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Quality over quantity for screen time - study

Published: 29 May 2024 at 07:30

Woman wearing glasses operating a tablet

New research reveals what we see online affects us more than length of exposure

It is what we are looking at, rather than how much time we are spending our time online that influences our health and wellbeing, according to a major new report.

The study, published in the journal World Psychiatry, is a comprehensive examination of the latest scientific evidence on screen time and mental health, carried out by an international research team.

The authors emphasise the importance of taking an individualised and multi-dimensional approach to how the Internet affects mental health, cognition and social functioning. Content that may be relatively harmless to some users may be damaging to a different demographic, such as the impact photos promoting unrealistic body shapes may have on people vulnerable to eating disorders or low self-esteem.

The report addresses a range of impacts that an increased online presence has on wellbeing, tackling issues such as ‘fear of missing out’, how behaviours and viewpoints are manipulated through social media, isolation, social comparisons, and the effects on the body such as increased sedentary behaviour.

Co-author Lee Smith, Professor of Public Health at Anglia Ruskin University (ARU), said:

“Take two scenarios: In the first, a young person is accruing a total of four hours per day online, through constantly engaging with distracting notifications whenever they appear on screen, and then scrolling endless streams of short-form media which can be algorithmically geared towards their vices or insecurities. This could result in reduced concentration on important tasks, or cause body image issues or low self-esteem.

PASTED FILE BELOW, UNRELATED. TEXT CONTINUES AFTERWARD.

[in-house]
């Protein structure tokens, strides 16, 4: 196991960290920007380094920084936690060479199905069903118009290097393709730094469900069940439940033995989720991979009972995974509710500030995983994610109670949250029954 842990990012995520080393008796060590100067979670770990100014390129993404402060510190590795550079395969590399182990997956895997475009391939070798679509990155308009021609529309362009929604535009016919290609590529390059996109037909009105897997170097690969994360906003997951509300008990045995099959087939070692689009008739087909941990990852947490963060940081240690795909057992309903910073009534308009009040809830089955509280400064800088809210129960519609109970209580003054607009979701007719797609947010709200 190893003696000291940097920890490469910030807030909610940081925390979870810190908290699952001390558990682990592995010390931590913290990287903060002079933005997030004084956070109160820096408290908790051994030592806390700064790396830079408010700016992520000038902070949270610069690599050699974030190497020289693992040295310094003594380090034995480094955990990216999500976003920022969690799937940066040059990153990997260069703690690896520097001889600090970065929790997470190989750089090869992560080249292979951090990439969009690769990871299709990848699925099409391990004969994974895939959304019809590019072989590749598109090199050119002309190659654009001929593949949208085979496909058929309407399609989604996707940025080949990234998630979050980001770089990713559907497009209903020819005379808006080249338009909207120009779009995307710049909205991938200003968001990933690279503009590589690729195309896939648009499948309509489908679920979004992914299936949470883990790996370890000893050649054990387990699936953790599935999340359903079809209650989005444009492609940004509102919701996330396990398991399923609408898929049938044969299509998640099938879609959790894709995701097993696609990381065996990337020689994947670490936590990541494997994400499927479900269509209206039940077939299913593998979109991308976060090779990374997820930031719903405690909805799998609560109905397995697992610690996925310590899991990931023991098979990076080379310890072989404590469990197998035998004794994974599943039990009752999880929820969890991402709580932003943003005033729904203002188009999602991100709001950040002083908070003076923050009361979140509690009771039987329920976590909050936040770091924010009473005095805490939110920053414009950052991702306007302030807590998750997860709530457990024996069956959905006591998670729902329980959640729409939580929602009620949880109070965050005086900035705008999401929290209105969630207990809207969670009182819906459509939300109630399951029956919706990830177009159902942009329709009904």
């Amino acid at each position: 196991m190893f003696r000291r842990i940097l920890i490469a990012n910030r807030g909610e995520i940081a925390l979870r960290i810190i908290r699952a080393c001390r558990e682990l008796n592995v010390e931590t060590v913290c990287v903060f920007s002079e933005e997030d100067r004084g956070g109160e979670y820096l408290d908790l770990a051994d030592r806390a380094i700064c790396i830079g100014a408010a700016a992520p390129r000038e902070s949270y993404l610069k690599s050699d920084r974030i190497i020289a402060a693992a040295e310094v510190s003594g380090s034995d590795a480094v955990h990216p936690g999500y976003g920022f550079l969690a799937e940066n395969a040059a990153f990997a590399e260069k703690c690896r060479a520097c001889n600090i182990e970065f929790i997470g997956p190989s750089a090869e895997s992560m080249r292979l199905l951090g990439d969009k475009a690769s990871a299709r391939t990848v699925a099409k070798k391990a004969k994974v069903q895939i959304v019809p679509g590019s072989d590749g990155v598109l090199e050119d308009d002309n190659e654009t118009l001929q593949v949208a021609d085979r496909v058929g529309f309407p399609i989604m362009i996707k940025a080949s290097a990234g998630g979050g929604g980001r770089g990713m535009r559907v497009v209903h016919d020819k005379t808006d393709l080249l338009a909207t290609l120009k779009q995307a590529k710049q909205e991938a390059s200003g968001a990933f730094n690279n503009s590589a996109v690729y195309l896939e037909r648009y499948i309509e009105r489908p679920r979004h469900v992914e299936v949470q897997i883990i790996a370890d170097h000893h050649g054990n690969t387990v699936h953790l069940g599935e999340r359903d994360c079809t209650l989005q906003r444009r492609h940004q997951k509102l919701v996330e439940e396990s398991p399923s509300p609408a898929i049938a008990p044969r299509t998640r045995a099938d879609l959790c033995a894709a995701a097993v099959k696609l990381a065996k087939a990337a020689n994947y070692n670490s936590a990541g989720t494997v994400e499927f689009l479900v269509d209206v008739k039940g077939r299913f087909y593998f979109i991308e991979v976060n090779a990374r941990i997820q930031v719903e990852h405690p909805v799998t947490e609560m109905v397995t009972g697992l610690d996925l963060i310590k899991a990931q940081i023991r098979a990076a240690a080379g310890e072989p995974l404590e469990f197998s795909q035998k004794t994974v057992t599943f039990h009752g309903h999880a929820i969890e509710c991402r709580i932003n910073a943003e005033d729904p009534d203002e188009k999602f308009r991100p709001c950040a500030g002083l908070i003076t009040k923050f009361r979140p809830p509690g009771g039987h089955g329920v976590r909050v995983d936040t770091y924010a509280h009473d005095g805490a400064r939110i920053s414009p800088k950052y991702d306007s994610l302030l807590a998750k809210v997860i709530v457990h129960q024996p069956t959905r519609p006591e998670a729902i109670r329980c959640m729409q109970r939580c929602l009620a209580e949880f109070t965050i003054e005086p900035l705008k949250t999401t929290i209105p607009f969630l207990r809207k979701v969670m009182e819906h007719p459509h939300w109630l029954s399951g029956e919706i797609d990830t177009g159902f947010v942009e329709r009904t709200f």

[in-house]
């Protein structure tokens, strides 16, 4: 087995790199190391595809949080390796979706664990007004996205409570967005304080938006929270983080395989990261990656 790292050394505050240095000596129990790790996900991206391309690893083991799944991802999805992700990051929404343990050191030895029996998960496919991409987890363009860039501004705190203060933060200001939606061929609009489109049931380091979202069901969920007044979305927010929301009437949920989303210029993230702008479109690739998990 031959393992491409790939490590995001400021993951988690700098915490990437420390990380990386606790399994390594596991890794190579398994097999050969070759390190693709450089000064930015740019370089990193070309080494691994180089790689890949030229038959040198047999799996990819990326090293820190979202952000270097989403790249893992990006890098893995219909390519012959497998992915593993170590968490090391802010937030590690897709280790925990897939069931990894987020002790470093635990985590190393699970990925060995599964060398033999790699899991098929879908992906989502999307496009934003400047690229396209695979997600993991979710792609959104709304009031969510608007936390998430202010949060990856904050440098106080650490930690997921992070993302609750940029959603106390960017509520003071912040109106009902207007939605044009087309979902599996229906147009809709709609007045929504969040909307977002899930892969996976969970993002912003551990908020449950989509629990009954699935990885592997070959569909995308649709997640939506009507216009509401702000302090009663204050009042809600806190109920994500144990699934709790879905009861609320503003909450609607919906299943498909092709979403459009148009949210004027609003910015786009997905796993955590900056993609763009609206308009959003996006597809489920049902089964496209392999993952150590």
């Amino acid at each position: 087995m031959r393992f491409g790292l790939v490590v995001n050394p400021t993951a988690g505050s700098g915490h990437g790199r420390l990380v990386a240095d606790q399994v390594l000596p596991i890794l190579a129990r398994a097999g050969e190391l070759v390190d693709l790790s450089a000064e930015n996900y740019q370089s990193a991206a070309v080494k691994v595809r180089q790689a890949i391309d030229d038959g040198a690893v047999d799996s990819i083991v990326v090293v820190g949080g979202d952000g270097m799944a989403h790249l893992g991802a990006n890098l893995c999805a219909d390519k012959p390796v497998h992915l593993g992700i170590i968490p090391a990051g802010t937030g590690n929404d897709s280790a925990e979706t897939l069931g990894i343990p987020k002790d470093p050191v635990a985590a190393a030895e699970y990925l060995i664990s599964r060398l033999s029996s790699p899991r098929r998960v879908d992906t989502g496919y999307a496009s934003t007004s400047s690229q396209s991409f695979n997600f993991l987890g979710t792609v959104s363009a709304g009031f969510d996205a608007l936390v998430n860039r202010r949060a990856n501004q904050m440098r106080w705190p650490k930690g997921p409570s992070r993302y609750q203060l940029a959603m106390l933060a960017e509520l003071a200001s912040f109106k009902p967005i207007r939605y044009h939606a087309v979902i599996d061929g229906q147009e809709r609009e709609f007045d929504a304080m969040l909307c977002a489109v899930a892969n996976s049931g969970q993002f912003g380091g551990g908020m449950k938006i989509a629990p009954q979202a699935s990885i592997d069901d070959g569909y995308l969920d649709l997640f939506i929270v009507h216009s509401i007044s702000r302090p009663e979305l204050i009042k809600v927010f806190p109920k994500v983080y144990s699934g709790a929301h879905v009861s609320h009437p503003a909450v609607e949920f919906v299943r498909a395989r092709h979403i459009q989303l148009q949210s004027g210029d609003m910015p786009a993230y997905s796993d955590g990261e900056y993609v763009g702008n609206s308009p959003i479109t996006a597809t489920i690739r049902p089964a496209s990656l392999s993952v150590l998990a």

“In the second scenario, there is an older adult spending the exact same four hours per day online, but instead using this time to foster new social relationships and access educational content, providing benefits for their wellbeing and even brain functioning. Here, we can see very different outcomes arise from the exact same amount of time spent online.”

This emerging evidence of how the online world can influence our social functioning and brain health can be used to begin developing more concrete guidelines and strategies for helping people to maximise the benefits, and minimise the risks, of their own individual ‘online lives’.

Senior Author, Dr Josh A. Firth from University of Leeds explained:

"Right now, lots of the guidelines and recommendations around internet usage have focused on limiting the amount of time we spend online. 

“While there is common sense in reducing our digital device usage to ensure time for healthy ‘real world’ activities, we are now able to describe how the consequences of our digital device usage are determined by things far beyond just time spent online.”

Professor Smith added:

“Through drawing together the latest evidence from neuroscience, populational health and psychological studies, this report is able to describe how the positive or negative effects of internet usage for an individual can be influenced by simple things like age and sociodemographic status, along with complex factors around the actual nature of individuals’ ‘online lives’.”


The full, open-access study can be read here: https://onlinelibrary.wiley.com/doi/10.1002/wps.21188